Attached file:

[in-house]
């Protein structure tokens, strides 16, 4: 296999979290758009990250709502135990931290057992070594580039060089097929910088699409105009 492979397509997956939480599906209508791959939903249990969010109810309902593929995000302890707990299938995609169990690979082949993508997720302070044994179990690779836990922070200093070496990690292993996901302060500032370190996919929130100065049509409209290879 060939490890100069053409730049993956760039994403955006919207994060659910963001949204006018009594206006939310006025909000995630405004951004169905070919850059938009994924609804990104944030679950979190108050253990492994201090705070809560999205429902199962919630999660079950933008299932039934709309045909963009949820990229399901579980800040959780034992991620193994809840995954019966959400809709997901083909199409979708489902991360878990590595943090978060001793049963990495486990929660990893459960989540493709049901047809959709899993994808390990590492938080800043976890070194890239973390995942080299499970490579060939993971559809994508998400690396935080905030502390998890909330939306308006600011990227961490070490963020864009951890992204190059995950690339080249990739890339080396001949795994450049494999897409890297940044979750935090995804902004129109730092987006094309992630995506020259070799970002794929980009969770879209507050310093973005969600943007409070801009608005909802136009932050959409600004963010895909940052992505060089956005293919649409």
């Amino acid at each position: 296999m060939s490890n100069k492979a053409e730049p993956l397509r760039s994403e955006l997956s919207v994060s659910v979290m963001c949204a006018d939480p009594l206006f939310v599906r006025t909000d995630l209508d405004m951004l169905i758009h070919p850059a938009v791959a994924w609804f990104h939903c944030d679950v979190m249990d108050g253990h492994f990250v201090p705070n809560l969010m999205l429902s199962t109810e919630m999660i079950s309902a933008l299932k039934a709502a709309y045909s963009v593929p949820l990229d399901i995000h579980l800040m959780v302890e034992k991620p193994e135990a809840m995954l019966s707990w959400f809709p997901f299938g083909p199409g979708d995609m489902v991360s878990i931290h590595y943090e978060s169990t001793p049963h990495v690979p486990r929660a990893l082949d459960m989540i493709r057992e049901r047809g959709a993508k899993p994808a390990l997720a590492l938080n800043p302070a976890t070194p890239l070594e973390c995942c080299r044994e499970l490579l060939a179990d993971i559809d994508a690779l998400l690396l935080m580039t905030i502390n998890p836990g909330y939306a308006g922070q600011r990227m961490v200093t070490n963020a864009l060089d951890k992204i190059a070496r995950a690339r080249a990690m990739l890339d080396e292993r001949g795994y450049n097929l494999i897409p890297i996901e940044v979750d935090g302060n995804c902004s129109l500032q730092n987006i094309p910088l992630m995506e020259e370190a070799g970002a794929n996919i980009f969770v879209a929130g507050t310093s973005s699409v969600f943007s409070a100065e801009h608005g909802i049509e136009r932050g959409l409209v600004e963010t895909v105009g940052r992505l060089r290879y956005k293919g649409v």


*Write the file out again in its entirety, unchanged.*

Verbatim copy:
[in-house]
């Protein structure tokens, strides 16, 4: 296999979290758009990250709502135990931290057992070594580039060089097929910088699409105009 492979397509997956939480599906209508791959939903249990969010109810309902593929995000302890707990299938995609169990690979082949993508997720302070044994179990690779836990922070200093070496990690292993996901302060500032370190996919929130100065049509409209290879 060939490890100069053409730049993956760039994403955006919207994060659910963001949204006018009594206006939310006025909000995630405004951004169905070919850059938009994924609804990104944030679950979190108050253990492994201090705070809560999205429902199962919630999660079950933008299932039934709309045909963009949820990229399901579980800040959780034992991620193994809840995954019966959400809709997901083909199409979708489902991360878990590595943090978060001793049963990495486990929660990893459960989540493709049901047809959709899993994808390990590492938080800043976890070194890239973390995942080299499970490579060939993971559809994508998400690396935080905030502390998890909330939306308006600011990227961490070490963020864009951890992204190059995950690339080249990739890339080396001949795994450049494999897409890297940044979750935090995804902004129109730092987006094309992630995506020259070799970002794929980009969770879209507050310093973005969600943007409070801009608005909802136009932050959409600004963010895909940052992505060089956005293919649409």
């Amino acid at each position: 296999m060939s490890n100069k492979a053409e730049p993956l397509r760039s994403e955006l997956s919207v994060s659910v979290m963001c949204a006018d939480p009594l206006f939310v599906r006025t909000d995630l209508d405004m951004l169905i758009h070919p850059a938009v791959a994924w609804f990104h939903c944030d679950v979190m249990d108050g253990h492994f990250v201090p705070n809560l969010m999205l429902s199962t109810e919630m999660i079950s309902a933008l299932k039934a709502a709309y045909s963009v593929p949820l990229d399901i995000h579980l800040m959780v302890e034992k991620p193994e135990a809840m995954l019966s707990w959400f809709p997901f299938g083909p199409g979708d995609m489902v991360s878990i931290h590595y943090e978060s169990t001793p049963h990495v690979p486990r929660a990893l082949d459960m989540i493709r057992e049901r047809g959709a993508k899993p994808a390990l997720a590492l938080n800043p302070a976890t070194p890239l070594e973390c995942c080299r044994e499970l490579l060939a179990d993971i559809d994508a690779l998400l690396l935080m580039t905030i502390n998890p836990g909330y939306a308006g922070q600011r990227m961490v200093t070490n963020a864009l060089d951890k992204i190059a070496r995950a690339r080249a990690m990739l890339d080396e292993r001949g795994y450049n097929l494999i897409p890297i996901e940044v979750d935090g302060n995804c902004s129109l500032q730092n987006i094309p910088l992630m995506e020259e370190a070799g970002a794929n996919i980009f969770v879209a929130g507050t310093s973005s699409v969600f943007s409070a100065e801009h608005g909802i049509e136009r932050g959409l409209v600004e963010t895909v105009g940052r992505l060089r290879y956005k293919g649409v």